Marine communities and species distributions are dynamic — we expect them to change regularly through ecological and dispersal mechanisms that can be conceptualized as dynamic meta-communities. Add to this a signal of repeated or directional climate change, and it can be very difficult to trace, over time, how organisms are responding to environmental change using traditional visual and capture survey methods. Environmental DNA (eDNA) metabarcoding is a new technique that can allow rapid detection of marine metazoa (multicellular animals), allowing repeated temporal and spatial surveys at frequencies never before available. This technique is so new that we are still developing methods to make the sampling robust.
What is eDNA? In a nutshell, eDNA is the DNA within tissues, cells, organelles, and free molecules, that are naturally shed from organisms and suspended in water. This DNA can be captured in relatively small water samples, extracted, and sequenced to reveal which species' DNA are present in the sample.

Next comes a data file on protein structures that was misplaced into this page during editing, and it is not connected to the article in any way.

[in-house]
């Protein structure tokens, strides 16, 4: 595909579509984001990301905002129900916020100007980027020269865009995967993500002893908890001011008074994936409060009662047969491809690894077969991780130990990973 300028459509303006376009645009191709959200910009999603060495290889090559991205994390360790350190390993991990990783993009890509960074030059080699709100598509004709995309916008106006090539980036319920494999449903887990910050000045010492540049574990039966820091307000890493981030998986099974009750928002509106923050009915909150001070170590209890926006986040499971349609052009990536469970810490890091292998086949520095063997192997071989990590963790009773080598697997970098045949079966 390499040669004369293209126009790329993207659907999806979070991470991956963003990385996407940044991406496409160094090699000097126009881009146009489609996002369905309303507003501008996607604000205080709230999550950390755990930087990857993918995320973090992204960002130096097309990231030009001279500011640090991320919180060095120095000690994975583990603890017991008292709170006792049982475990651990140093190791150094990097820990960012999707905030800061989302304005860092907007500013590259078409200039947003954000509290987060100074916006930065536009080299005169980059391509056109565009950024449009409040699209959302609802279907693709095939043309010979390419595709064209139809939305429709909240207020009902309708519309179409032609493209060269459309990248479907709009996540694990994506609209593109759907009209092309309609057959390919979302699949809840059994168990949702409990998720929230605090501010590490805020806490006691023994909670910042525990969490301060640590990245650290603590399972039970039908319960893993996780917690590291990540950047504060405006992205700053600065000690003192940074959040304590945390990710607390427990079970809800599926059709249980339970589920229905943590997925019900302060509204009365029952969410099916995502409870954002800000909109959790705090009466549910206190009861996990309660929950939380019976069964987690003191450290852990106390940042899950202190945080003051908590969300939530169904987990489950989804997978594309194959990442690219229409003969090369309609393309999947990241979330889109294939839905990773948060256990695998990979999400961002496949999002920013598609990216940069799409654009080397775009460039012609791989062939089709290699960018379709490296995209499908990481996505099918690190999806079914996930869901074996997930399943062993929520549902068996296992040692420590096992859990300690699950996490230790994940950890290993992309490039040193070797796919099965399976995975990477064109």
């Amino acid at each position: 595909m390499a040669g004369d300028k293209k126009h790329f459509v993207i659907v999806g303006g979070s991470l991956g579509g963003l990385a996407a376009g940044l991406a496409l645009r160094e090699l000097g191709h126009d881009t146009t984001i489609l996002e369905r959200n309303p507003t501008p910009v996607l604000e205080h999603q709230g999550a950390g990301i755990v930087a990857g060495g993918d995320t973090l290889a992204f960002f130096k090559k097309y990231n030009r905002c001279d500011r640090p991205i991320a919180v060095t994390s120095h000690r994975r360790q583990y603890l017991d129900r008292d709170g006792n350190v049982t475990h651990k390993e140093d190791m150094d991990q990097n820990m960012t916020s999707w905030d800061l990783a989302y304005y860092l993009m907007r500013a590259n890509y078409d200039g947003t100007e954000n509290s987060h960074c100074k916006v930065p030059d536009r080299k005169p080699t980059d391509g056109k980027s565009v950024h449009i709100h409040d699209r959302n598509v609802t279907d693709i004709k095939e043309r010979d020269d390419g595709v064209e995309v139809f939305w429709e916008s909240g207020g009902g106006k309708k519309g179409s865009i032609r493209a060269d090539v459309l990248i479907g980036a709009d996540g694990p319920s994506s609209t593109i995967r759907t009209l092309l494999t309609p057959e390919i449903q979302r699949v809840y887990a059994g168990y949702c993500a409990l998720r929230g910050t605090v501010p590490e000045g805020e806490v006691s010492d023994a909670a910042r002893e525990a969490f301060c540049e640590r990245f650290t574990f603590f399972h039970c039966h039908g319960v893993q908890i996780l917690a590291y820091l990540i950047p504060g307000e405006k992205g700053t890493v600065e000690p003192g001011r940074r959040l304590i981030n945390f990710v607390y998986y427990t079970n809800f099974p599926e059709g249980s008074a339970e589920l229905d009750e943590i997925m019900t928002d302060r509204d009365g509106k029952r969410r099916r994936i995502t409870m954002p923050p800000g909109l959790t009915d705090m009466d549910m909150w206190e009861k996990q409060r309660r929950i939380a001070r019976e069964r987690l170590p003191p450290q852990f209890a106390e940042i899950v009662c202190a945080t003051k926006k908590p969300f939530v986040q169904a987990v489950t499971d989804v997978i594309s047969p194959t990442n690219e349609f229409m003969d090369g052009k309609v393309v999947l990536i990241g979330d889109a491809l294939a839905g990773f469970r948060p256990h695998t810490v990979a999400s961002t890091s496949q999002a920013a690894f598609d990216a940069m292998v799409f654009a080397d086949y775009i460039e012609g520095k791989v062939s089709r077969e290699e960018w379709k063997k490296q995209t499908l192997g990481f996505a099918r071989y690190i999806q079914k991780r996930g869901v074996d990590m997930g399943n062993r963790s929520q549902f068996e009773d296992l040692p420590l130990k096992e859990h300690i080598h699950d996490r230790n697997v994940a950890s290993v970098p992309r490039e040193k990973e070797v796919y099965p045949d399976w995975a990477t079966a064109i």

Our Goal. Our project, DNA-TRACE, aims to develop the use of eDNA to track Temporal Responses Attributed to a Changing Environment in marine nearshore communities.
Our first objective is to streamline methods for sterile seawater collection that can be easily deployed across large spatial scales for rapid and straightforward water collection. Our second objective is to determine how much spatial replication is required to robustly and accurately detect the regional fish and invertebrate fauna, i.e. reducing false absences while optimizing sampling efficiency. With this information, we aim to build a biodiversity sampling network in which participants across a broad biogeographic region can take regular and comparable snapshots of marine biodiversity using eDNA.
Our partners. This work has been a collaborative effort with the Hakai Institute, and relies strongly on its fantastic Hakai field and laboratory research crew, as well as its Marna Genomics Laboratory on Quadra Island, BC. We are very grateful for support by the McGill Sustainability Systems Initiative, supporting graduate training and and a portion of the next-generation sequencing costs.
We are currently developing partnerships with Canada's government agencies to explore and develop the use of eDNA for biodiversity monitoring in Canada. Stay tuned, or contact us to get involved.